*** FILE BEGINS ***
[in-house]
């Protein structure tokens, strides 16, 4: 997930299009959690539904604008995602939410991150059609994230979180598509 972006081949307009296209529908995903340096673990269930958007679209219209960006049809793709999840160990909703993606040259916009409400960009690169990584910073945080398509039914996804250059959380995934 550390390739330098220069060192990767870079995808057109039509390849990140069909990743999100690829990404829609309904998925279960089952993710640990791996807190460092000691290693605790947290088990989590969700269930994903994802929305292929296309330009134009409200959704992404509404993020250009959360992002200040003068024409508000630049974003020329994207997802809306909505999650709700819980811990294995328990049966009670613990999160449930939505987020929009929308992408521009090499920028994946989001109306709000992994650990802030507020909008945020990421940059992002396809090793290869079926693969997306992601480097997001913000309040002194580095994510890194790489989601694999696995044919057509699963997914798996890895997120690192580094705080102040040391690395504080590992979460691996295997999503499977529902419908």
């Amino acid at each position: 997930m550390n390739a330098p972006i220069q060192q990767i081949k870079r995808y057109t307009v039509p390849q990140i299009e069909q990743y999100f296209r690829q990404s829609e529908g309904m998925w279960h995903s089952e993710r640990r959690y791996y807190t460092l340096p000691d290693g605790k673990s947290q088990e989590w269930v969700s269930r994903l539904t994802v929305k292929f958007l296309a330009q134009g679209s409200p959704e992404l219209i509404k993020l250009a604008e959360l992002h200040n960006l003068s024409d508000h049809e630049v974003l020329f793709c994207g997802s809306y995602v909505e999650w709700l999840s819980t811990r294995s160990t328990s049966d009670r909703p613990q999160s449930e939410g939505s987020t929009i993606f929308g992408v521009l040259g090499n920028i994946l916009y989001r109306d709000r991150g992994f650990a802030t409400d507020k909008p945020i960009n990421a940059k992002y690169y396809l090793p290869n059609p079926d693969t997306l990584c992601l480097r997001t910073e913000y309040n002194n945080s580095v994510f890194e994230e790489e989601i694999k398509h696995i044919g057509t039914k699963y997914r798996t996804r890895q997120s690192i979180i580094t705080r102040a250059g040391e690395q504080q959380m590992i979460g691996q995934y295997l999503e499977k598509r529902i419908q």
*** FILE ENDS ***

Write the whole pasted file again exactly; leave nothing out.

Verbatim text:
[in-house]
């Protein structure tokens, strides 16, 4: 997930299009959690539904604008995602939410991150059609994230979180598509 972006081949307009296209529908995903340096673990269930958007679209219209960006049809793709999840160990909703993606040259916009409400960009690169990584910073945080398509039914996804250059959380995934 550390390739330098220069060192990767870079995808057109039509390849990140069909990743999100690829990404829609309904998925279960089952993710640990791996807190460092000691290693605790947290088990989590969700269930994903994802929305292929296309330009134009409200959704992404509404993020250009959360992002200040003068024409508000630049974003020329994207997802809306909505999650709700819980811990294995328990049966009670613990999160449930939505987020929009929308992408521009090499920028994946989001109306709000992994650990802030507020909008945020990421940059992002396809090793290869079926693969997306992601480097997001913000309040002194580095994510890194790489989601694999696995044919057509699963997914798996890895997120690192580094705080102040040391690395504080590992979460691996295997999503499977529902419908």
């Amino acid at each position: 997930m550390n390739a330098p972006i220069q060192q990767i081949k870079r995808y057109t307009v039509p390849q990140i299009e069909q990743y999100f296209r690829q990404s829609e529908g309904m998925w279960h995903s089952e993710r640990r959690y791996y807190t460092l340096p000691d290693g605790k673990s947290q088990e989590w269930v969700s269930r994903l539904t994802v929305k292929f958007l296309a330009q134009g679209s409200p959704e992404l219209i509404k993020l250009a604008e959360l992002h200040n960006l003068s024409d508000h049809e630049v974003l020329f793709c994207g997802s809306y995602v909505e999650w709700l999840s819980t811990r294995s160990t328990s049966d009670r909703p613990q999160s449930e939410g939505s987020t929009i993606f929308g992408v521009l040259g090499n920028i994946l916009y989001r109306d709000r991150g992994f650990a802030t409400d507020k909008p945020i960009n990421a940059k992002y690169y396809l090793p290869n059609p079926d693969t997306l990584c992601l480097r997001t910073e913000y309040n002194n945080s580095v994510f890194e994230e790489e989601i694999k398509h696995i044919g057509t039914k699963y997914r798996t996804r890895q997120s690192i979180i580094t705080r102040a250059g040391e690395q504080q959380m590992i979460g691996q995934y295997l999503e499977k598509r529902i419908q």